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China brings islands row with Japan before UNCLOS amid war jitters

A China maritime surveillance ship steams toward the disputed Senkaku islands---Diaoyu Dao to China--as tensions rise between Tokyo and Beijing. AFP PHOTO FROM JAPAN COAST GUARD
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MANILA, Philippines - As tensions between Japan and China intensify over disputed islands in the East China Sea, China has submitted its claim over them to the United Nations Convention on the Law of the Sea (UNCLOS), learned Sunday.

In a separate development, US Defense Secretary Leon Panetta warned Sunday that territorial disputes raging in Asia involving China and other countries could end up in war if emotions are not soothed.

The submission to UNCLOS was announced by Chinese Assistant Foreign Minister Le Yucheng Friday during a symposium in Beijing hosted by THE China Institute of International Studies, Beijing Youth Federation, and Xinhuanet.

“Early this morning, Ambassador Li Baodong, China's Permanent Representative to the United Nations, deposited the coordinates table and chart of the base points and baselines of the territorial sea of China's Diaoyu Dao and its affiliated islands with UN Secretary-General Ban Ki-moon,” Le told an audience of scholars and experts.

He said the base points and baselines of the territorial sea of Diaoyu Dao and its affiliated islands are in line with the Law of the People's Republic of China on the Territorial Sea and the Contiguous Zone, and consistent with relevant provisions of UNCLOS.

The cluster of islands the Chinese call Diaoyu Dao is referred to by Japan as Senkaku.  Tensions flared since last week, and over the weekend, anti-Japan demonstrations erupted across China, targeting Japanese businesses, even Japan-made cars, and the Japanese embassy in Beijing.

Tokyo has demanded that the Chinese government guarantee the safety of Japanese nationals in China after the reported harassment of some of them, and the ransacking of department stores and groceries identified with Japan.

Basis under UNCLOS

Under UNCLOS, the base points and baselines of the territorial sea form the basis for establishing waters under national jurisdiction, the territorial sea, exclusive economic zone, and continental shelf.

“This has given us a clearer legal basis to safeguard China's sovereignty over Diaoyu Dao and China's sovereign rights and jurisdiction in the waters around the islands,” Le said, referring to the disputed islands by their Chinese name.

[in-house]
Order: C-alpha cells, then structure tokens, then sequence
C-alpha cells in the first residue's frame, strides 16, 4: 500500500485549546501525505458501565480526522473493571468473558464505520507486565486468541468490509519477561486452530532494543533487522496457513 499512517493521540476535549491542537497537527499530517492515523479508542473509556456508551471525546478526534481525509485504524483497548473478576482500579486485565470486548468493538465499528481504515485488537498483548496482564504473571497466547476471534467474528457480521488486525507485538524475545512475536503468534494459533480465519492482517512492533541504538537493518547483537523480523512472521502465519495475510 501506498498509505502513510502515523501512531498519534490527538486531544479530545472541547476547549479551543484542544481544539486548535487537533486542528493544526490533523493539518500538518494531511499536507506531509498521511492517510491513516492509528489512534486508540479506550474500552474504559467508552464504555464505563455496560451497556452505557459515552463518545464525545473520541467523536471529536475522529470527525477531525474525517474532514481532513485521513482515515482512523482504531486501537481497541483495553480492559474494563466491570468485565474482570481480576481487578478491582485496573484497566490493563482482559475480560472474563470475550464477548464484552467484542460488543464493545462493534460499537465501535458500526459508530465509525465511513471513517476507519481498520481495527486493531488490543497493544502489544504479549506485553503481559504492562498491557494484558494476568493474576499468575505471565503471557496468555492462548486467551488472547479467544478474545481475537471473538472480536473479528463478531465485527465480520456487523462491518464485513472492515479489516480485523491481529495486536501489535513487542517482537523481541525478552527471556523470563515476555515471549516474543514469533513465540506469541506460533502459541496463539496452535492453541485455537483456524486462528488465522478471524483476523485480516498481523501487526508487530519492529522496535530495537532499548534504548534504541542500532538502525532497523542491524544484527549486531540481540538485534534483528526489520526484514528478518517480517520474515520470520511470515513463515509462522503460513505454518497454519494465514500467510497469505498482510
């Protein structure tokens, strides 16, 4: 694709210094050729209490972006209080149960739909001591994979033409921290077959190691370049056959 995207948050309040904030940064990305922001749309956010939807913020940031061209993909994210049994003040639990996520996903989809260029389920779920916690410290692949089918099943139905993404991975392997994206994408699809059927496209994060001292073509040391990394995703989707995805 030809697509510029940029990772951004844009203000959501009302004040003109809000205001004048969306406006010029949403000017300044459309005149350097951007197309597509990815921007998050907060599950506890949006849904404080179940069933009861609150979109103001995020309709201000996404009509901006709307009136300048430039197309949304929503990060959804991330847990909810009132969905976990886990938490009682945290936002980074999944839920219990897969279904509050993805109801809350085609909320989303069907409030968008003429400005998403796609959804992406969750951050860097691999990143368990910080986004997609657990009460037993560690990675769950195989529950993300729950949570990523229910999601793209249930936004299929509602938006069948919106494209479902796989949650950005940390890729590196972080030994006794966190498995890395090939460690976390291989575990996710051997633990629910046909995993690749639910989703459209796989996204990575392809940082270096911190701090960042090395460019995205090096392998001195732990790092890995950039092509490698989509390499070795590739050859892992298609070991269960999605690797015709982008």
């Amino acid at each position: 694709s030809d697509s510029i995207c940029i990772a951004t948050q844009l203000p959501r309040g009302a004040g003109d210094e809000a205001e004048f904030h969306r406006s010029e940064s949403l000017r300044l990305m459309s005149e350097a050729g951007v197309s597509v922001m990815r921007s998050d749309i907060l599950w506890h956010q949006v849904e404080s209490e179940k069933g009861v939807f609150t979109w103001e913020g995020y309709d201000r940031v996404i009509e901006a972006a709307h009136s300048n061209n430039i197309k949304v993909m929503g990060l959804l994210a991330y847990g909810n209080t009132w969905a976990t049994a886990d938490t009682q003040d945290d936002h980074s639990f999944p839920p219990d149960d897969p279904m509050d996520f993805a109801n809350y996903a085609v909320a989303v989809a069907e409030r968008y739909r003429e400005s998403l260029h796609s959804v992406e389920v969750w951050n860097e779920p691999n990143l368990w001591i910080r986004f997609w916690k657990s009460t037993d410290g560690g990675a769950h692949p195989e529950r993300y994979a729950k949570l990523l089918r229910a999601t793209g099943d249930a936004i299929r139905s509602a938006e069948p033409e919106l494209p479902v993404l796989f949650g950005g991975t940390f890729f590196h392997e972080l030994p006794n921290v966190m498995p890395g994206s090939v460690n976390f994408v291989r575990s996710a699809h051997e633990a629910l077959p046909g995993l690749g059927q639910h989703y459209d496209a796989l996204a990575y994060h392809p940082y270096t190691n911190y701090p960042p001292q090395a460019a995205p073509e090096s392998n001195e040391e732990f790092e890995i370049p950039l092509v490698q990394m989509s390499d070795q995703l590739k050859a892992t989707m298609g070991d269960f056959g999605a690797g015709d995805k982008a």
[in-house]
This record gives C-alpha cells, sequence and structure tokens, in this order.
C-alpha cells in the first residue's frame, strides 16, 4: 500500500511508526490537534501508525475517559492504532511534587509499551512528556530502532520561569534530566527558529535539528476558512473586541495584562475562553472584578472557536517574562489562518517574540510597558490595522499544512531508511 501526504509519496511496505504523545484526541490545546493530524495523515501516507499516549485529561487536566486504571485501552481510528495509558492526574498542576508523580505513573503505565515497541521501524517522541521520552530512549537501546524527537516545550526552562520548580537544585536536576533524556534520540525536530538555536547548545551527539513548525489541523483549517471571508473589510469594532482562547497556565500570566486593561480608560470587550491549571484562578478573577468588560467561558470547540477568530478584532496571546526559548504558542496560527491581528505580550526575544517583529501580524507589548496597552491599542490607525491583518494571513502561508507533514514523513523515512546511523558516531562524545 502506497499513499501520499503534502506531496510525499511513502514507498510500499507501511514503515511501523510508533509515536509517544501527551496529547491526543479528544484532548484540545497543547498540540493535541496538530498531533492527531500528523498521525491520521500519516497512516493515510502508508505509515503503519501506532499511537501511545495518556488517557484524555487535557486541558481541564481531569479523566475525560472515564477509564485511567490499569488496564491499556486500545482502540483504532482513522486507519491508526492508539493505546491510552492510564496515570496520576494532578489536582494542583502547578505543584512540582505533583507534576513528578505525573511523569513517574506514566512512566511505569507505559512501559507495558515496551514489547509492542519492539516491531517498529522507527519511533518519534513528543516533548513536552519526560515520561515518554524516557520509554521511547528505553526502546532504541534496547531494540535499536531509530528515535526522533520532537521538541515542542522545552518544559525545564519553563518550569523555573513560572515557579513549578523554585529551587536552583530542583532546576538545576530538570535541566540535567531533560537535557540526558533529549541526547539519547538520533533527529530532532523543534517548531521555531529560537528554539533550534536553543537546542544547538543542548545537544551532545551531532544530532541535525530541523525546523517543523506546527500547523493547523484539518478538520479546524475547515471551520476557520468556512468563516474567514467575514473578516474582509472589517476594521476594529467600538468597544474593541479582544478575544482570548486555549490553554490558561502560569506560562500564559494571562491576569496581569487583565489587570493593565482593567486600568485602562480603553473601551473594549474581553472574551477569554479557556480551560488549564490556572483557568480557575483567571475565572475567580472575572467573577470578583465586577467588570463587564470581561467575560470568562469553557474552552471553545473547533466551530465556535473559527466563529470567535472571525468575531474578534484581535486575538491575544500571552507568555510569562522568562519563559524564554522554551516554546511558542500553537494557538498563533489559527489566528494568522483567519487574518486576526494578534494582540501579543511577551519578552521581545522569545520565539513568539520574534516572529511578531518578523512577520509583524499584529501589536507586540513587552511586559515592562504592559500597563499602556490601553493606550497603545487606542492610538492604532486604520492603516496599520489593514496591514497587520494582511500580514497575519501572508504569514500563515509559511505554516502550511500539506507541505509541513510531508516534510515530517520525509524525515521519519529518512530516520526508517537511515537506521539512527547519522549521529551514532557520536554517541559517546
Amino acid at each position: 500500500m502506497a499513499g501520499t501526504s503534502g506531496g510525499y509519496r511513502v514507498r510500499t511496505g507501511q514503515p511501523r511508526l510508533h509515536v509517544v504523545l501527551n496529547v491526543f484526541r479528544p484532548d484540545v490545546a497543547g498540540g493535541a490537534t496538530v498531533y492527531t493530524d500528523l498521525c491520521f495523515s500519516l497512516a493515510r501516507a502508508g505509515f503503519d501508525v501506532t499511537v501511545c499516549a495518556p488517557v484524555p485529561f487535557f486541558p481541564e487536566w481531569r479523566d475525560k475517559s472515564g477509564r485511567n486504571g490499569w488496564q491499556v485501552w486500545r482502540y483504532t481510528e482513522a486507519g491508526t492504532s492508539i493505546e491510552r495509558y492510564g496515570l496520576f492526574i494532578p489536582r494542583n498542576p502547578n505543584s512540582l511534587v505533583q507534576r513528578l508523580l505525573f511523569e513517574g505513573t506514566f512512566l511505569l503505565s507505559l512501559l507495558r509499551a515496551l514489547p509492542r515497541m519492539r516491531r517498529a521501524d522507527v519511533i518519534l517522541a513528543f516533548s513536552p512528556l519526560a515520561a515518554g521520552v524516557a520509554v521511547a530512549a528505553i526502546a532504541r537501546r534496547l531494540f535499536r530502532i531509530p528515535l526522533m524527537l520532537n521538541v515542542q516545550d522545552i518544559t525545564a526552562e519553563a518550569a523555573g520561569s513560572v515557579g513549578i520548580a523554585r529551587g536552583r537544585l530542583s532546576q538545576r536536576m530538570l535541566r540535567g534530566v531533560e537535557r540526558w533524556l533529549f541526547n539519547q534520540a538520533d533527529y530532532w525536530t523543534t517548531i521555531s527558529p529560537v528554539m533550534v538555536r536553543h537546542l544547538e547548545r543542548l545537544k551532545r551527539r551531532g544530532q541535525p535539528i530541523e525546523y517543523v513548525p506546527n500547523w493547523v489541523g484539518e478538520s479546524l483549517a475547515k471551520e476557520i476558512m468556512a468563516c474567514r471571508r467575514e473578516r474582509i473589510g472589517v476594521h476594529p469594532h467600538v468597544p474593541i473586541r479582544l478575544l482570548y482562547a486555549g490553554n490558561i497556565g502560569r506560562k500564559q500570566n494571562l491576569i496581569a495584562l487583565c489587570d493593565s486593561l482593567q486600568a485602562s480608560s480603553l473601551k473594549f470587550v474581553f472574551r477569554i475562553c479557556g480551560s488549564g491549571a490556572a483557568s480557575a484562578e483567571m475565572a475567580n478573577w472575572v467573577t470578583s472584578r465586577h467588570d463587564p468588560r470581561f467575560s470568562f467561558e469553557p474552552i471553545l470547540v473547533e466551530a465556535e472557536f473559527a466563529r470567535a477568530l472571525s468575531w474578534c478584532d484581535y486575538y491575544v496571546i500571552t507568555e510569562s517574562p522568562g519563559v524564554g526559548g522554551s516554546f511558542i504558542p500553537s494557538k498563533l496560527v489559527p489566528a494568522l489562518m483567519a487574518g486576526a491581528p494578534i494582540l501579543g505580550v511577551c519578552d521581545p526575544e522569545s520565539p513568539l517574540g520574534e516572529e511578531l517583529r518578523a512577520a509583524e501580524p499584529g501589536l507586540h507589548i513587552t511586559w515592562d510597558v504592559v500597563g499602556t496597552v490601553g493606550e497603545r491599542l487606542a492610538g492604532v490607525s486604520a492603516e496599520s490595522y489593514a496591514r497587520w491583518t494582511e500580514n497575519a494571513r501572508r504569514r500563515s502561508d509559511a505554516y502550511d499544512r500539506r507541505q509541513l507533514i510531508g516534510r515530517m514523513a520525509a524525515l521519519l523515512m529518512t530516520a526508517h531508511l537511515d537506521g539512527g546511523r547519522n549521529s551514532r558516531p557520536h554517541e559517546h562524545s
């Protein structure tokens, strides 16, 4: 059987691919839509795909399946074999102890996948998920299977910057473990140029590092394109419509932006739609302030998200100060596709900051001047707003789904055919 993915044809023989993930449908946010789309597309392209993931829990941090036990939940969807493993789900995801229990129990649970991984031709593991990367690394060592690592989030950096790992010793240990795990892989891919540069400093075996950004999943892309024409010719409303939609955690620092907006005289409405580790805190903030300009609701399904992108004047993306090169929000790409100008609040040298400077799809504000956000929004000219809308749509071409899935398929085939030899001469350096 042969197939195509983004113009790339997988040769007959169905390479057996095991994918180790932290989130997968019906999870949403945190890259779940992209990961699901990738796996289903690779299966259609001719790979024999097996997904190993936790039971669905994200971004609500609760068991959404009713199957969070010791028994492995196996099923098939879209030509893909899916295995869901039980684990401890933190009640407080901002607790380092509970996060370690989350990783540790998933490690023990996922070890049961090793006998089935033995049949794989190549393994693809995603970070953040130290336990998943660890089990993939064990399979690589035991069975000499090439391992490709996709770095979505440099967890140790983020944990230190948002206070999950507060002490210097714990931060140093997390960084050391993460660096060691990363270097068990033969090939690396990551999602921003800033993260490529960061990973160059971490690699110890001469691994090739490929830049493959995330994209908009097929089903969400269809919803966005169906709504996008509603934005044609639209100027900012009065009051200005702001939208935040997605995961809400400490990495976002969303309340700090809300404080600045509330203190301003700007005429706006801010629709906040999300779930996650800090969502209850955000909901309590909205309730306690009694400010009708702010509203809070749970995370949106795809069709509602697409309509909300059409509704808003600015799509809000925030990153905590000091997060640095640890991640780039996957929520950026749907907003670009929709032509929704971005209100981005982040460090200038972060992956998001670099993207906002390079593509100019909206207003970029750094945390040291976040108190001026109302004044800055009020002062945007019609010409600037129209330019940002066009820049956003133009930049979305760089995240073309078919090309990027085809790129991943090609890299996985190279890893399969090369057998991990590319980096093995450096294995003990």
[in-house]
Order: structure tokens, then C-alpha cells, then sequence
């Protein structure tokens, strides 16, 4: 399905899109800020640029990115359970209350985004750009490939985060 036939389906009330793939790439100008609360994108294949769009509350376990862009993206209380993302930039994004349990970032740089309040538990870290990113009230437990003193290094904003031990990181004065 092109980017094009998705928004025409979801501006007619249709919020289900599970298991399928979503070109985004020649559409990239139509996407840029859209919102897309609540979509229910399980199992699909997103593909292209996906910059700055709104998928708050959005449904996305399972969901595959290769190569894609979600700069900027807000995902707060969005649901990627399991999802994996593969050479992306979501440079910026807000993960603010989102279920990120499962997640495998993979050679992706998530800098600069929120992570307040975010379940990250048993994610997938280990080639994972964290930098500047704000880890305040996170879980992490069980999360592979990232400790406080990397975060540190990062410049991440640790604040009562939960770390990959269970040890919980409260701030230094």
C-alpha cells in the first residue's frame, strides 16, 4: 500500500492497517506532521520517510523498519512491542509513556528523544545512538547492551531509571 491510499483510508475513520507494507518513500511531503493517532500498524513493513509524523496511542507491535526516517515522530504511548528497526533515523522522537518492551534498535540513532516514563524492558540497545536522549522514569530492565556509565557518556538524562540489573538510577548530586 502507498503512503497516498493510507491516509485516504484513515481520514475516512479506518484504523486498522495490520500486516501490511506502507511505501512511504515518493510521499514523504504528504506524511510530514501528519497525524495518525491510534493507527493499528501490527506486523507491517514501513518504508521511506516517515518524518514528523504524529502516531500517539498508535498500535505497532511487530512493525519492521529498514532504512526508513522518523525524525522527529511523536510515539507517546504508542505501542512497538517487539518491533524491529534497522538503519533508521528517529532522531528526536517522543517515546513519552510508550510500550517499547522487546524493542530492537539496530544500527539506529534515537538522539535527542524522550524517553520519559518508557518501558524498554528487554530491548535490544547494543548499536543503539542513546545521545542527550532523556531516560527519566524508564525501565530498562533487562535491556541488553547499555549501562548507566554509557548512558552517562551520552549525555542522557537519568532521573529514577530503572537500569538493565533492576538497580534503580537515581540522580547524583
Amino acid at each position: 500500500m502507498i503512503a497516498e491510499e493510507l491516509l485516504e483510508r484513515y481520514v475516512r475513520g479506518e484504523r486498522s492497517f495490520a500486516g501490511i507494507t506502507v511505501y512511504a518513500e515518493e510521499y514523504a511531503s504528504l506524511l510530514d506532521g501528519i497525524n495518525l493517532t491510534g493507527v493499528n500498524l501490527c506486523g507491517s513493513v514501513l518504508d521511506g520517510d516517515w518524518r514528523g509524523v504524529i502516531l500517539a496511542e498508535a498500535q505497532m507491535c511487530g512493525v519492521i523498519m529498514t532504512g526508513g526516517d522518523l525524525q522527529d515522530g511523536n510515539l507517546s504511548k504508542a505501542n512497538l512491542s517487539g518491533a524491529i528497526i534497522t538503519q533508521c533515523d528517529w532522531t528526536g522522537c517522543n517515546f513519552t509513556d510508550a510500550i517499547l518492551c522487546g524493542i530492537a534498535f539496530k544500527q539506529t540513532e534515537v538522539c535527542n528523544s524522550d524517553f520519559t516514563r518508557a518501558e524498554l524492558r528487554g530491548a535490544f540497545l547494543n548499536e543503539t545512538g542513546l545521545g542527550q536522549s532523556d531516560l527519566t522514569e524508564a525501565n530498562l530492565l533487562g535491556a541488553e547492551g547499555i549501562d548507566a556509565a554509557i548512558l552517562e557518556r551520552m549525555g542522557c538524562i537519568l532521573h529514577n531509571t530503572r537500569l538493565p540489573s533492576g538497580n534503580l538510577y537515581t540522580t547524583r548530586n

Japan has proposed to buy the islands in an attempt to the solve the territorial row.

Change in China strategy?

This move could signal a change in Chinese strategy for the Scarborough Shoal and the Spratlys, over which China is in dispute with the Philippines. The position of the Philippines has been to have the dispute settled before an independent international third party like the International Tribunal of the Convention on the Law of the Sea, but China has consistently rejected this.

At the same time, the Chinese government has taken other steps to strengthen its sovereignty over the islands in East China Sea.

Le also said Chinese maritime surveillance vessels have arrived in the waters of Diaoyu Dao on a law-enforcement patrol mission to uphold China's rights. This is another strong measure taken “ to safeguard our territorial sovereignty.”

This development comes in the face of various anti-Japanese protests in cities across China on Sunday, a day after an attempt to storm Tokyo's embassy in the capital.

‘Territory rows could trigger war’ 

Territorial disputes raging in Asia involving China and other countries could end up in war if emotions are not dialled down, US Defense Secretary Leon Panetta warned Sunday.

"I am concerned that when these countries engage in provocations of one kind or another over these various islands, that it raises the possibility that a misjudgment on one side or the other could result in violence, and could result in conflict," he said.

"And that conflict would then have the potential of expanding," he said, when asked about a worsening clash between China and Japan over an archipelago they both claim.

Speaking to reporters before arriving in Tokyo on the first stage of a trip to Asia, Panetta appealed for restraint amid mounting tensions over territorial rights in the East China Sea and the South China Sea. With Agence France-Presse